The Somme: Why We Need To Remember Britain’s Bloodiest Battle

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Today marks the hundredth anniversary of the first day of the bloodiest battle in British history, the Battle of the Somme.

Across the country, people are remembering those men who bravely sacrificed their lives fighting in some of the worst conditions imaginable, the BBC reports.

On the first day alone, the British suffered almost 60,000 casualties and overall more than one million soldiers from all sides were killed and wounded during the six-month long battle, which was the first to feature tanks.

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At 07:28 this morning, the nation fell silent to mark the moment, back on 1 July 1916, when the first wave of men went over the top of the trenches.

A memorial ceremony was held at Lochnagar crater on the battlefield in Northern France last night, while the Queen attended a vigil at Westminster Abbey.

The Queen laid flowers on the Grave of the Unknown Warrior who, as the name suggests, is an anonymous British soldier whose body was brought back and buried in the abbey to honour those who died anonymously on the battlefield.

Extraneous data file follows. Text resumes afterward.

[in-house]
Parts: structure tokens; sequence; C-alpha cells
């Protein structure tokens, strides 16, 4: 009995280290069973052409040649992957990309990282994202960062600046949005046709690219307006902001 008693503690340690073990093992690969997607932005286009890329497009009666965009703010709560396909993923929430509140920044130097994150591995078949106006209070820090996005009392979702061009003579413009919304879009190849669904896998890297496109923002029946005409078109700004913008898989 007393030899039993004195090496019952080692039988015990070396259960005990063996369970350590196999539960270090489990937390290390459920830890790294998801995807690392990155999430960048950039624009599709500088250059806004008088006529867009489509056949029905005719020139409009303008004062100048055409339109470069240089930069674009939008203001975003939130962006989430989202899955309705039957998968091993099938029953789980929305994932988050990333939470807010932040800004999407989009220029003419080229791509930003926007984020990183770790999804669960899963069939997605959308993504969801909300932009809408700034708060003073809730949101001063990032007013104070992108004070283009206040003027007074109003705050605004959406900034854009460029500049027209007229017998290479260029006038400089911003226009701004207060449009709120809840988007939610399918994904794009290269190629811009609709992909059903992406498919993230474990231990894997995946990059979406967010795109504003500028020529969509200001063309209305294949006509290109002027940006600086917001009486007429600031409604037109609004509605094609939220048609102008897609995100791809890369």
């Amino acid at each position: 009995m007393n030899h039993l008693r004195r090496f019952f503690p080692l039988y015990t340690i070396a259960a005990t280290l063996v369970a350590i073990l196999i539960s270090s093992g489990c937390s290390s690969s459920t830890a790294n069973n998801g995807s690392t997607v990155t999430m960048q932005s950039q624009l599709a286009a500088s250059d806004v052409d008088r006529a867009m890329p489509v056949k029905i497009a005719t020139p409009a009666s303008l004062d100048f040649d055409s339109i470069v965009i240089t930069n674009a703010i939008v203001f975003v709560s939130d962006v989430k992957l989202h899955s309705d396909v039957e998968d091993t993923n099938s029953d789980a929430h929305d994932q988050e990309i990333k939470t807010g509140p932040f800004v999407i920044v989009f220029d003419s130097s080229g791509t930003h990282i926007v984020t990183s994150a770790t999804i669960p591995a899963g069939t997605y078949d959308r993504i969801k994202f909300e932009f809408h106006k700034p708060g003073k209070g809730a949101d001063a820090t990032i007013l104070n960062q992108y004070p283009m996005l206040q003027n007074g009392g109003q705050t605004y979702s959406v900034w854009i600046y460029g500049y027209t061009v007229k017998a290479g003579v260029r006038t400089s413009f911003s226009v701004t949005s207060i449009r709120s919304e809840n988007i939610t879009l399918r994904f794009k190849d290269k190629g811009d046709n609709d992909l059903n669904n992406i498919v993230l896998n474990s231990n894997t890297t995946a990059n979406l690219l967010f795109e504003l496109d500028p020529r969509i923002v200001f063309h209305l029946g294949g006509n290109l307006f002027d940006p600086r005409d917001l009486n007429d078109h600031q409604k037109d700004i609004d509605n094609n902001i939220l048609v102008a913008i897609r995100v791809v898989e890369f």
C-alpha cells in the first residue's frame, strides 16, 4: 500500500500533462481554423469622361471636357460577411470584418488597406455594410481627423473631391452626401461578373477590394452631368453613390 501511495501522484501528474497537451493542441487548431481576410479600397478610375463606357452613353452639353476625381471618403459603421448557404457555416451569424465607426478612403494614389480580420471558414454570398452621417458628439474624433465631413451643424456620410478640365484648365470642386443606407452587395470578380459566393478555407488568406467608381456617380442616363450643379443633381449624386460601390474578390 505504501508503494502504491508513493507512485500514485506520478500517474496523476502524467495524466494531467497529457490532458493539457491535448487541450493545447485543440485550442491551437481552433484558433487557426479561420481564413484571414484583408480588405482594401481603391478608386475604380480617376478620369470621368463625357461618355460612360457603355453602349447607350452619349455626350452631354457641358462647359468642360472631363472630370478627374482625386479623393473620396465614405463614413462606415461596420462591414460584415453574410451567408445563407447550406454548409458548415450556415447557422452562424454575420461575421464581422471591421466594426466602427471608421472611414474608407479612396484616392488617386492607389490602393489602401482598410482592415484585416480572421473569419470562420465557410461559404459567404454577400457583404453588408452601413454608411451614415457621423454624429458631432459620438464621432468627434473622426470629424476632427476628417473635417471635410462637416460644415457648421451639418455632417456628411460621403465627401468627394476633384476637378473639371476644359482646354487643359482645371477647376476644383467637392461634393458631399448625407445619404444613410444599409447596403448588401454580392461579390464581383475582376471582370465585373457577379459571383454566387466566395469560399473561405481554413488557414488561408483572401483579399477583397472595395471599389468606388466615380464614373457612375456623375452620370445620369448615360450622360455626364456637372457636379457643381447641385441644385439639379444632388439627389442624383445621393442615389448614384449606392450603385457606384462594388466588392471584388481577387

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At Lochnagar crater, a rocket was fired into the air to simulate the artillery fire, followed by whistles symbolising the moment soldiers clambered out of the trenches and went into battle.

Meanwhile, at Thiepval memorial in France, the Duke of Cambridge paid tribute to the courageous soldiers who died a century ago, saying ‘we lost the flower of a generation’.

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He said: 

We lost the flower of a generation; and in the years to come it sometimes seemed that with them a sense of vital optimism had disappeared forever from British life.

It was in many ways the saddest day in the long story of our nation.

Tonight we think of them as they nerved themselves for what lay ahead. We acknowledge the failures of European governments, including our own, to prevent the catastrophe of world war.

In attendance were hundreds of descendants of those who fought in the battle, as well as the Duchess of Cambridge and Prince Harry.

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Before the speech, the royals climbed to the top of a monument designed by Sir Edwin Lutyens which is dedicated to the 70,000 British and Commonwealth soldiers with no known grave.

 The Very Reverend Dr John Hall said at the vigil:

As we imagine the feelings of those preparing for battle, the vigil will allow us to reflect on the cruel effects of warfare and to pray for lasting peace and justice in the world.

The battle lasted from July 1 to November 18 in 1916 and ended with British and French forces penetrating six miles into German-occupied territory, taking back more ground than any other battle since Marne in 1914.

However, debate still rages over the necessity, significance and effect of the gruesome battle.